Conservation Status: U.S. Fish and Wildlife Service - Threatened
Threats to Survival: Habitat loss; predation
Our conservation program for western snowy plovers is focused on adaptive management strategies for successful nesting at Naval Base Coronado and Marine Corps Base Camp Pendleton, both of which have protected areas for snowy plovers. With guidance and support from our partners, our Recovery Ecology field crew conducts systematic searches to locate and mark nests and alert the military of their presence. We record nest success and chick survival, estimate the number of pairs and offspring, and identify predation threats and human disturbances.
Understanding Nesting Needs
We are developing a research program to help improve the conservation and management of snowy plovers. To understand the habitat features necessary for nesting, we conducted a three-year study on nest site characteristics at Camp Pendleton. We are currently identifying plover chicks with individually numbered bands. If these individuals are recaptured in subsequent years, we will be able to obtain important information on snowy plover movement patterns over time.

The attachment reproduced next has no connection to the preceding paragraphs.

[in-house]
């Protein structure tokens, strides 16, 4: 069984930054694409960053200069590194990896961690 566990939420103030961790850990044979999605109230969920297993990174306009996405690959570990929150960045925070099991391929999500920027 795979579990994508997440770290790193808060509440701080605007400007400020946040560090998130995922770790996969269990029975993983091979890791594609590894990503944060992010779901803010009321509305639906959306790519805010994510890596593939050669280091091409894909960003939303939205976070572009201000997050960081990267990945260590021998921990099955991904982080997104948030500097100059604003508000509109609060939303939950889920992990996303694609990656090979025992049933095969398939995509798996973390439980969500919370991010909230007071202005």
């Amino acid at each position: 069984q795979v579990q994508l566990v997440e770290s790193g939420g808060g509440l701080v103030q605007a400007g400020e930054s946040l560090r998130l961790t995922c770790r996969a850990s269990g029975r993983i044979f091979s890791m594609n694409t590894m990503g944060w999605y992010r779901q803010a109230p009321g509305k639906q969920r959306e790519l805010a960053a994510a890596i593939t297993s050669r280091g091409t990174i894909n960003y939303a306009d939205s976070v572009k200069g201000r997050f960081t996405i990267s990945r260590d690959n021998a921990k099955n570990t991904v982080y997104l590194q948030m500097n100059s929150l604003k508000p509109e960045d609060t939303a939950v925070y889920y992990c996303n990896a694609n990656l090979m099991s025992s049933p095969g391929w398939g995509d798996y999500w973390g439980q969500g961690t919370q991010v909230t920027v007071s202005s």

What Can Color Bands Tell Us?
We are working to develop a Southern California-wide color banding program that will include many other individuals and organizations currently working to conserve western snowy plovers. Color-banding has the advantage of making birds individually identifiable without having to recapture them. This would help us answer many important questions: How long do the birds survive on average? Are survival rates different for males and females? How many nests do they have in one season? Do they remain year-round at breeding sites? How many of the breeding birds are from different areas? Do the chicks from our sites migrate to other sites to breed? Ultimately, this information will be incorporated into a meta-population model that will help conserve the species along its entire coastal range.